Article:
NAMRU-3 Collaborates to Eradicate Cutaneous Leishmaniasis

By Darnell Gardner,  Naval Medical Research Unit No. 3 Public Affairs

Dr. Hanafi Hanafi, NAMRU-3, accompanied by Moroccan researchers, surveys the habitat of Psammomys obesus (suspected reservoir host of L. major in Morocco) in Tejery sector, Bouarfa Province. (Photo courtesy of NAMRU-3 Public Affairs)

The U.S. Naval Medical Research Unit No. 3 (NAMRU-3) in Cairo, Egypt, began scientific collaboration in September 2011 with the Moroccan Ministry of Health to work on the eradication of cutaneous leishmaniasis (CL), a disfiguring skin condition caused by infection with the organism Leishmania major (L. major). The offending microbe, a resident of the rodent-sand fly ecosystem, is transmitted to humans by the bite of infected sand flies, which become infected when they feed on the feces or blood of an infected rodent. CL is a serious health problem in Morocco, with nearly 9,000 cases reported in 2010.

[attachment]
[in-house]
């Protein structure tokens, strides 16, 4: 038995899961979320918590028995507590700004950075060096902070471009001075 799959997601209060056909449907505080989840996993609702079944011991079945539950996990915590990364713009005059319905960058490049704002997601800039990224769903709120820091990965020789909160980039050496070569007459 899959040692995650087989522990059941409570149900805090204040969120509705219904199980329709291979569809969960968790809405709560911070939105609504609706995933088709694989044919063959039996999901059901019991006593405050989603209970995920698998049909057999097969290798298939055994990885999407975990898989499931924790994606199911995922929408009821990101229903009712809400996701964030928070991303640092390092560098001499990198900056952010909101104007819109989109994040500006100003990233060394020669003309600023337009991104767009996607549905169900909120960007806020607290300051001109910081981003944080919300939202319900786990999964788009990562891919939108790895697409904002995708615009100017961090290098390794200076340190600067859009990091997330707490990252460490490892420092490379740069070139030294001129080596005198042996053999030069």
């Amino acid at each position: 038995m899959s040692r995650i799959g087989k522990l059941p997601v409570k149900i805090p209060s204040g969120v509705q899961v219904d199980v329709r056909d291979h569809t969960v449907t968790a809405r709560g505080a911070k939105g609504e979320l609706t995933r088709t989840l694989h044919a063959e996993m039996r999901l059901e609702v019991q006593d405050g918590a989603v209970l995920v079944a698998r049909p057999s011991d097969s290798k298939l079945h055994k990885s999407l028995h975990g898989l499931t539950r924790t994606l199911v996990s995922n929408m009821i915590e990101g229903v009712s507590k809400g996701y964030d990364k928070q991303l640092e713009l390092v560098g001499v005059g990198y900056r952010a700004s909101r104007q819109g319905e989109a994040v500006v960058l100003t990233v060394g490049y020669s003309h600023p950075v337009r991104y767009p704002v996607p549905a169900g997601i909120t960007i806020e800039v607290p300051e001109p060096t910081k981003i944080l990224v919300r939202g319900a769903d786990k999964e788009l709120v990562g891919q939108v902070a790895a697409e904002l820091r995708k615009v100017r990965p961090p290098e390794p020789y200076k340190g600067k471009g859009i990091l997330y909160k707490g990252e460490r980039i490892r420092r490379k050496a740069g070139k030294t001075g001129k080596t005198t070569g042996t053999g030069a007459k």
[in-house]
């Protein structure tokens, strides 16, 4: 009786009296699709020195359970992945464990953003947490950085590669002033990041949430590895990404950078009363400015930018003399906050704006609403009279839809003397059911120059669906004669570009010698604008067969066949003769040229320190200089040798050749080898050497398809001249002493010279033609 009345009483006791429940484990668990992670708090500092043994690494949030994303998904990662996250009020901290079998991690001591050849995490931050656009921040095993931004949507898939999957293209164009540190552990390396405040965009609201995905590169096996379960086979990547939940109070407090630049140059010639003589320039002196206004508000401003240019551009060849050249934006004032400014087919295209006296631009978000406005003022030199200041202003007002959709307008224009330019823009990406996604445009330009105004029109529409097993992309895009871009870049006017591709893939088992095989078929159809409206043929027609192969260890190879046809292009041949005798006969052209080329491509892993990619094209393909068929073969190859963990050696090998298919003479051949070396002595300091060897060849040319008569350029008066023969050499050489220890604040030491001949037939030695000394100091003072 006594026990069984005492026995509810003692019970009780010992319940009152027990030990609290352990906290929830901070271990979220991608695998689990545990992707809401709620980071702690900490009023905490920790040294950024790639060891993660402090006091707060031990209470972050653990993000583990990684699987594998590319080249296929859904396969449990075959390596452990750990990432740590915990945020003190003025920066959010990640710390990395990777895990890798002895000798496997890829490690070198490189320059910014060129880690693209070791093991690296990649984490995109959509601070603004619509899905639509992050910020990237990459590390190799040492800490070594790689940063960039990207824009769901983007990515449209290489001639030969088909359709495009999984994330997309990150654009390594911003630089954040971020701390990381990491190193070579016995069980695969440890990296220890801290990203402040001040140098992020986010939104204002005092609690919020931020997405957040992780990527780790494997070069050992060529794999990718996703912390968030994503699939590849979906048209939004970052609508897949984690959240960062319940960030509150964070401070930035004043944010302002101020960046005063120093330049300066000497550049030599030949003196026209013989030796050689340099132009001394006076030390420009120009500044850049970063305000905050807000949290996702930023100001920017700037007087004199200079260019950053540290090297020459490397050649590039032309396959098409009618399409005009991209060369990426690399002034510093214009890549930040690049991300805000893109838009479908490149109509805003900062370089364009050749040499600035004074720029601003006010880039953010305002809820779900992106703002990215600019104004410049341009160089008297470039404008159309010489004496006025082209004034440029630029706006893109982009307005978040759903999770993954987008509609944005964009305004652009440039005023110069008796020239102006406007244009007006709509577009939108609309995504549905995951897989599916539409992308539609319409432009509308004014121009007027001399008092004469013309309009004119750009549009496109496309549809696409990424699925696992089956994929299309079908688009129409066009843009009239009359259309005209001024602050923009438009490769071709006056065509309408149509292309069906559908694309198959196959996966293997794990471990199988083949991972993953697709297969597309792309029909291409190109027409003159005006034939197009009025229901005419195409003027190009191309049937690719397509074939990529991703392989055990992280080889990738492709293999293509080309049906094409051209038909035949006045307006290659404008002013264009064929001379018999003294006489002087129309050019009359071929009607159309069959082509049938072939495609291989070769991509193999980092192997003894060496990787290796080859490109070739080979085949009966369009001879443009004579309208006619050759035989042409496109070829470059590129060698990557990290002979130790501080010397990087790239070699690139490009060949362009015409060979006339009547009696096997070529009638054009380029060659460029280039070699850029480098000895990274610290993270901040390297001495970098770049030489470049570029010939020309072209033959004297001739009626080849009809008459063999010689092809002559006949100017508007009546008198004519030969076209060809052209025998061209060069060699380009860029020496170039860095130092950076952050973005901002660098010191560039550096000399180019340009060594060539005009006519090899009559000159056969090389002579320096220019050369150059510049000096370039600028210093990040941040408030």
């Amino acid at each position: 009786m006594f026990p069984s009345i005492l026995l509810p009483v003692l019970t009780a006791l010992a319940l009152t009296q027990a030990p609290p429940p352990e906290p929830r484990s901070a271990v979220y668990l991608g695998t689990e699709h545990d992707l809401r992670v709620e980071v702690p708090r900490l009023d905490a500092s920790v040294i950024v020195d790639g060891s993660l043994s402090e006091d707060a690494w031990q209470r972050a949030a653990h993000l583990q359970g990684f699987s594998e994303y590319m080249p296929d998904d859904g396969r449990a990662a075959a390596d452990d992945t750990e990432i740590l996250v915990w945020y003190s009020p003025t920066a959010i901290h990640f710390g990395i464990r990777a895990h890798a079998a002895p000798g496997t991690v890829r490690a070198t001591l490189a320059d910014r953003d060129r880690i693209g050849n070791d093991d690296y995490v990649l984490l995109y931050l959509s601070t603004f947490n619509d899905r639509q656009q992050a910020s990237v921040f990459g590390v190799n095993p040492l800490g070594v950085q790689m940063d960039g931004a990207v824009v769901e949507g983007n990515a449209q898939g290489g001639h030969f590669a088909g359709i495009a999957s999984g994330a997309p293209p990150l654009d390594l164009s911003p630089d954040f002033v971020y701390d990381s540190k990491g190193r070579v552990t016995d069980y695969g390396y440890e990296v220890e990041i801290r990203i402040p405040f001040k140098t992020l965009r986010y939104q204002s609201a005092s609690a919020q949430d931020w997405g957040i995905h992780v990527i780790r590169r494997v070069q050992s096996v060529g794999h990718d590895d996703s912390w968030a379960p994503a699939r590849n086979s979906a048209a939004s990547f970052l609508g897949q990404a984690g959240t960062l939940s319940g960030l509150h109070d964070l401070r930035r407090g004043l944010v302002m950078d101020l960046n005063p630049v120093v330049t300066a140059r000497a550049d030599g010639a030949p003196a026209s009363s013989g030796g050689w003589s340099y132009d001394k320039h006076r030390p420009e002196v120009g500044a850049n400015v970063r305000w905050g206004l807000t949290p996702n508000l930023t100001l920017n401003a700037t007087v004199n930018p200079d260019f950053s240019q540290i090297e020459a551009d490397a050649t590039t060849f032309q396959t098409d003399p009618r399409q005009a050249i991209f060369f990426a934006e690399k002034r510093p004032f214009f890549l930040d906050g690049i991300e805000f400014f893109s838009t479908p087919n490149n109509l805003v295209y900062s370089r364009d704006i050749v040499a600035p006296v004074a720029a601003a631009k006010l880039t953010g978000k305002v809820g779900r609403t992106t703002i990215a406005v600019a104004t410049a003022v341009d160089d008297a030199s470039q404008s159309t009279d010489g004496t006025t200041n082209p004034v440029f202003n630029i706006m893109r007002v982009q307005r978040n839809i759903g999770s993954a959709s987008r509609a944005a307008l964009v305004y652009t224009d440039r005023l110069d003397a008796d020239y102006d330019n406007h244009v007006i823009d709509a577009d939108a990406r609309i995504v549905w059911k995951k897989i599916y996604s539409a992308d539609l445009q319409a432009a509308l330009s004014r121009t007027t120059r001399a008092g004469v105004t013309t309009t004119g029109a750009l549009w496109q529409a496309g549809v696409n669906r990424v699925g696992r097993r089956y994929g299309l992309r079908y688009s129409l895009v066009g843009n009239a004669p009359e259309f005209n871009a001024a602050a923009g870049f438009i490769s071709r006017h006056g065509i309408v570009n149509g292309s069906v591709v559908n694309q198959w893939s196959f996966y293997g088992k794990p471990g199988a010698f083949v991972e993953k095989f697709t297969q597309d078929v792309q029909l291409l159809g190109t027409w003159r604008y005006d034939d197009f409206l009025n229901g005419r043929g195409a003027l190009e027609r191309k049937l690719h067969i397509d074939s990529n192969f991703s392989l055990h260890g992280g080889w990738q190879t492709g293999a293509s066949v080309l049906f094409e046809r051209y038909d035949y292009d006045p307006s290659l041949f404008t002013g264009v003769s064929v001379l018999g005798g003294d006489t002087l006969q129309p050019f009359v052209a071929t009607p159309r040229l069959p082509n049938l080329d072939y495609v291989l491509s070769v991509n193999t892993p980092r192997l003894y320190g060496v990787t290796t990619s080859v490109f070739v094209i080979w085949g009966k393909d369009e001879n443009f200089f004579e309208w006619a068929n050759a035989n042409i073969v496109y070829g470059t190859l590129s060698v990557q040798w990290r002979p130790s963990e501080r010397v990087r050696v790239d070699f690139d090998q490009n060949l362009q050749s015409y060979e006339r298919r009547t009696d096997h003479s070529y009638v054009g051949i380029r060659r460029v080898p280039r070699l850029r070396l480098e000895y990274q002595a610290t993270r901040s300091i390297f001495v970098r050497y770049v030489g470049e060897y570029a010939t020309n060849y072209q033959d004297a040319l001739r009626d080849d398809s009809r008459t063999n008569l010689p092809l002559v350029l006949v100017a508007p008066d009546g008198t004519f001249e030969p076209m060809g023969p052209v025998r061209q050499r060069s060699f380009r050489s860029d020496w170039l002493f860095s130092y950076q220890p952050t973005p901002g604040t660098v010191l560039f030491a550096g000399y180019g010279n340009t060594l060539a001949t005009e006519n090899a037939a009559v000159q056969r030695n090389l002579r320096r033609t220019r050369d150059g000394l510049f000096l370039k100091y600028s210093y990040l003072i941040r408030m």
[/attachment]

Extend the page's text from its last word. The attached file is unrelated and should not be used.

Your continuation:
Over 2,500 U.S. personnel serving in the Middle East and Asia have contracted leishmaniasis at an estimated cost of over $20 million in treatment and lost personnel-hours. NAMRU-3’s Vector Biology Research Program’s active engagement in disease surveillance and novel research activities have served as an integral part of the Navy’s medical research mission to combat leishmaniasis.

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